To ensure that the reproduction of your illustrations is of a reasonable quality, we advise against the use of shading. The contrast should be as pronounced as possible.

If screenshots are necessary, please make sure that you are happy with the print quality before you send the file.





Fig. . One kernel at xs (dotted kernel) or two kernels at xi and xj (left and right) lead to the same summed estimate at xs. This shows a figure consisting of different types of lines. Elements of the figure described in the caption should be set in italics, in parentheses, as shown in this sample caption.

2.2 Formulas

Displayed equations or formulas are centered and set on a separate line (with an extra line or halfline space above and below). Displayed expressions should be numbered for reference. The numbers should be consecutive within each section or within the contribution, with numbers enclosed in parentheses and set on the right margin.



x + y = z

()

Equations should be punctuated in the same way as ordinary text but with a small space before the end punctuation mark.

2.3 Footnotes

The superscript numeral used to refer to a footnote appears in the text either directly after the word to be discussed or – in relation to a phrase or a sentence – following the punctuation mark (comma, semicolon, or period). Footnotes should appear at the bottom of the normal text area, with a line of about 5cm set immediately above them2.

2.4 Program Code

Program listings or program commands in the text are normally set in typewriter font, e.g., CMTT10 or Courier.

Example of a Computer Program from Jensen K., Wirth N. (1991) Pascal user manual and report. Springer, New York

program Inflation (Output)


{Assuming annual inflation rates of 7%, 8%, and
10%,... years};
const MaxYears = 10;
var Year: 0..MaxYears;
Factor1, Factor2, Factor3: Real;
begin
Year := 0;
Factor1 := 1.0; Factor2 := 1.0; Factor3 := 1.0;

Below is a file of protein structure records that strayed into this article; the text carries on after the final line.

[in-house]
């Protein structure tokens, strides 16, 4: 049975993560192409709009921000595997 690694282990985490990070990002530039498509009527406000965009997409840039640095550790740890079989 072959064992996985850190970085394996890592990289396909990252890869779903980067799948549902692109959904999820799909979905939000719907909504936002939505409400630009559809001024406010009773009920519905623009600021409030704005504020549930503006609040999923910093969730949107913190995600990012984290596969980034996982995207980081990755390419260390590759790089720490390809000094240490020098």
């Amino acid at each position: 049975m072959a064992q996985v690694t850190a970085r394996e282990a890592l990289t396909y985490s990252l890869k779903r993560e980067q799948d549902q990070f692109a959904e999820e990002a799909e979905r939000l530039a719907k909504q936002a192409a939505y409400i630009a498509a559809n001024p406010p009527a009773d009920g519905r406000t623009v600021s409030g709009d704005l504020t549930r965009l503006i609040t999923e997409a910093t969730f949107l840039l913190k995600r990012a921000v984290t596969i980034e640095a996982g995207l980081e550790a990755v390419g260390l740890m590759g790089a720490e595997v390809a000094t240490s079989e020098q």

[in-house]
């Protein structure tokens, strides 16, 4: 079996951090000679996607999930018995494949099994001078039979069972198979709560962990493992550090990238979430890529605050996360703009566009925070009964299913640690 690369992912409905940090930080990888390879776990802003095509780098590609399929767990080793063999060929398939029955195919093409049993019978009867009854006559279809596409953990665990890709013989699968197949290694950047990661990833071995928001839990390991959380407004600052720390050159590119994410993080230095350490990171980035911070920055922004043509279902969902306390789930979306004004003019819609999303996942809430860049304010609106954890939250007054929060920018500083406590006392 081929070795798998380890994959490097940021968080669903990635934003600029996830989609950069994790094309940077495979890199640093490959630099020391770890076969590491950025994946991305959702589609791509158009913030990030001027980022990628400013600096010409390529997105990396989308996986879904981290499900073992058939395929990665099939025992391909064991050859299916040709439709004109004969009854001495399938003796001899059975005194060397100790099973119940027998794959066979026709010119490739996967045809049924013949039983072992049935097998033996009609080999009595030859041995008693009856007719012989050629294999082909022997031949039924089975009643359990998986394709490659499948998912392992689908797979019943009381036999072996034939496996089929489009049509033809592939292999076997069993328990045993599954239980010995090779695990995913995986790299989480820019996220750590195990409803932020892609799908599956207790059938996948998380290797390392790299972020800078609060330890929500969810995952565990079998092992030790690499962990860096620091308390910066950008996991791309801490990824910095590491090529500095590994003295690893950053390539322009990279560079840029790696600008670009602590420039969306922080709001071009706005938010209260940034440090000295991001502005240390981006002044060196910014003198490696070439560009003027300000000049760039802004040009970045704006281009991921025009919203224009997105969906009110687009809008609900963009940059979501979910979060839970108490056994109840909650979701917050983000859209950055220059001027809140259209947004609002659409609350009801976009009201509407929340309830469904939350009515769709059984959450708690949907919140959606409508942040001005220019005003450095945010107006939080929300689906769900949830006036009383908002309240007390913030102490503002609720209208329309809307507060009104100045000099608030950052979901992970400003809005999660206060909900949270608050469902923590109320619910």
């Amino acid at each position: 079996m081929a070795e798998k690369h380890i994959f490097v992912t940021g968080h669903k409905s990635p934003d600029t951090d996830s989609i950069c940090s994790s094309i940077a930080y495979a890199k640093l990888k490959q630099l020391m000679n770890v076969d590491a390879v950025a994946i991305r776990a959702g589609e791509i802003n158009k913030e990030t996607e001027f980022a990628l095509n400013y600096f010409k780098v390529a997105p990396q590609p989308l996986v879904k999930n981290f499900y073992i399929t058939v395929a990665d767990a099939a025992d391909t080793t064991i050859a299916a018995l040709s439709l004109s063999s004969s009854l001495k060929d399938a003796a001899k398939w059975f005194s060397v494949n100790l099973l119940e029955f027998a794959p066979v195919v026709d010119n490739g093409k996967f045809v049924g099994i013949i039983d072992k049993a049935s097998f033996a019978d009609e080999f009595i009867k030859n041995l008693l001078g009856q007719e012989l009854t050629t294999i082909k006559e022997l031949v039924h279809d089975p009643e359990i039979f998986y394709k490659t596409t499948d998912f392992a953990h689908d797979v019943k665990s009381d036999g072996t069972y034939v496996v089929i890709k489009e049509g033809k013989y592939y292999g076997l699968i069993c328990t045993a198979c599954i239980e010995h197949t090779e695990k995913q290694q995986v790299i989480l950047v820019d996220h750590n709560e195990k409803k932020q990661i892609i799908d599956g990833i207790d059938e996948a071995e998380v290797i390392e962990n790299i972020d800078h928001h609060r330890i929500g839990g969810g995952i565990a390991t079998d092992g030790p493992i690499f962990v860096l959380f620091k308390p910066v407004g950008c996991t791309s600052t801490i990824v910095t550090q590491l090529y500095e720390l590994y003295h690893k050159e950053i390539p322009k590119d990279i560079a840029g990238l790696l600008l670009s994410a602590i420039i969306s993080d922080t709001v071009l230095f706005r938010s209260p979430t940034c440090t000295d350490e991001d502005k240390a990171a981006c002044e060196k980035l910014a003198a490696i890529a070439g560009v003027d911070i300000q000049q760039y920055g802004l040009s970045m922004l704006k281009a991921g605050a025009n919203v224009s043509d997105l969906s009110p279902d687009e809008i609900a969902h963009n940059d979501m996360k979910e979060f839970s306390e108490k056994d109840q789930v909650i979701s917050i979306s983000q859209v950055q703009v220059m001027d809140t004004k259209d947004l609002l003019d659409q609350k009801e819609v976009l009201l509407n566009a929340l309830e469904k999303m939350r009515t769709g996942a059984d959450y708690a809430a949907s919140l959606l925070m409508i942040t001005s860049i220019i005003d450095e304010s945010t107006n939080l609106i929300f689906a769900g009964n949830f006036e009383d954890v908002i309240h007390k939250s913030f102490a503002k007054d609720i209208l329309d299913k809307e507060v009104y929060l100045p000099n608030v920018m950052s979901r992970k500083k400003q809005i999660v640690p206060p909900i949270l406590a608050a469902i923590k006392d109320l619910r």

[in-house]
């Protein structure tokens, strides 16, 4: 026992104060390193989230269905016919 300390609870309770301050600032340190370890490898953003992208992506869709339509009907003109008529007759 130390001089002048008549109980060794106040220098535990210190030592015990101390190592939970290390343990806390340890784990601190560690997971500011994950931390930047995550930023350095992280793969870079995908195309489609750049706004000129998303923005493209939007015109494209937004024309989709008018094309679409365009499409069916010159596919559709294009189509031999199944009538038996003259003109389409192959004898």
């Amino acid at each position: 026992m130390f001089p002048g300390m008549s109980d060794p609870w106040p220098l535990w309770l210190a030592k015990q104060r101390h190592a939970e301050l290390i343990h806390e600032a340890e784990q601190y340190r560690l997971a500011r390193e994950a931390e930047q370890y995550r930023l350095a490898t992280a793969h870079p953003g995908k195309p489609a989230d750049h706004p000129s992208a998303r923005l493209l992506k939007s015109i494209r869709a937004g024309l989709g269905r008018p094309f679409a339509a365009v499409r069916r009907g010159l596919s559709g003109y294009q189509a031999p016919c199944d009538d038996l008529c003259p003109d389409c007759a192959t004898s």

WriteLn('Year 7% 8% 10%'); WriteLn;
repeat
Year := Year + 1;
Factor1 := Factor1 * 1.07;
Factor2 := Factor2 * 1.08;
Factor3 := Factor3 * 1.10;
WriteLn(Year:5,Factor1:7:3,Factor2:7:3,
Factor3:7:3)
until Year = MaxYears
end.

2.5 Citations

For citations in the text please use square brackets and consecutive numbers: [1], [2], [3], etc.



2.6 Page Numbering and Running Heads

There is no need to include page numbers. If your paper title is too long to serve as a running head, it will be shortened. Your suggestion as to how to shorten it would be most welcome.




Acknowledgments. The heading should be treated as a 3rd level heading and should not be assigned a number.

3 The References Section

Please base your references on the examples below. You should check your references thoroughly in the final pdf of your paper. The reference section must be complete. You may not omit references. Instructions as to where to find a fuller version of the references are not permissible.

We only accept references written using the Latin alphabet. If the title of the book you are referring to is in Russian or Chinese, then please write (in Russian) or (in Chinese) at the end of the transcript or translation of the title.

The following section shows a sample reference list with entries for journal articles [1], a chapter [2], a book [3], proceedings without editors [4] and [5], as well as a URL [6].



References

1. Smith, T.F., Waterman, M.S.: Identification of Common Molecular Subsequences. J. Mol. Biol. 147, 195--197 (1981)

2. May, P., Ehrlich, H.C., Steinke, T.: ZIB Structure Prediction Pipeline: Composing a Complex Biological Workflow through Web Services. In: Nagel, W.E., Walter, W.V., Lehner, W. (eds.) Euro-Par 2006. LNCS, vol. 4128, pp. 1148--1158. Springer, Heidelberg (2006)

3. Foster, I., Kesselman, C.: The Grid: Blueprint for a New Computing Infrastructure. Morgan Kaufmann, San Francisco (1999)

4. Czajkowski, K., Fitzgerald, S., Foster, I., Kesselman, C.: Grid Information Services for Distributed Resource Sharing. In: 10th IEEE International Symposium on High Performance Distributed Computing, pp. 181--184. IEEE Press, New York (2001)

5. Foster, I., Kesselman, C., Nick, J., Tuecke, S.: The Physiology of the Grid: an Open Grid Services Architecture for Distributed Systems Integration. Technical report, Global Grid Forum (2002)



6. National Center for Biotechnology Information, http://www.ncbi.nlm.nih.gov


1 Please note that all authors have used the western naming convention, with given names preceding surnames. This determines the structure of the names in the running heads and the author index.


2 The footnote numeral is set flush left and the text follows with the usual word spacing.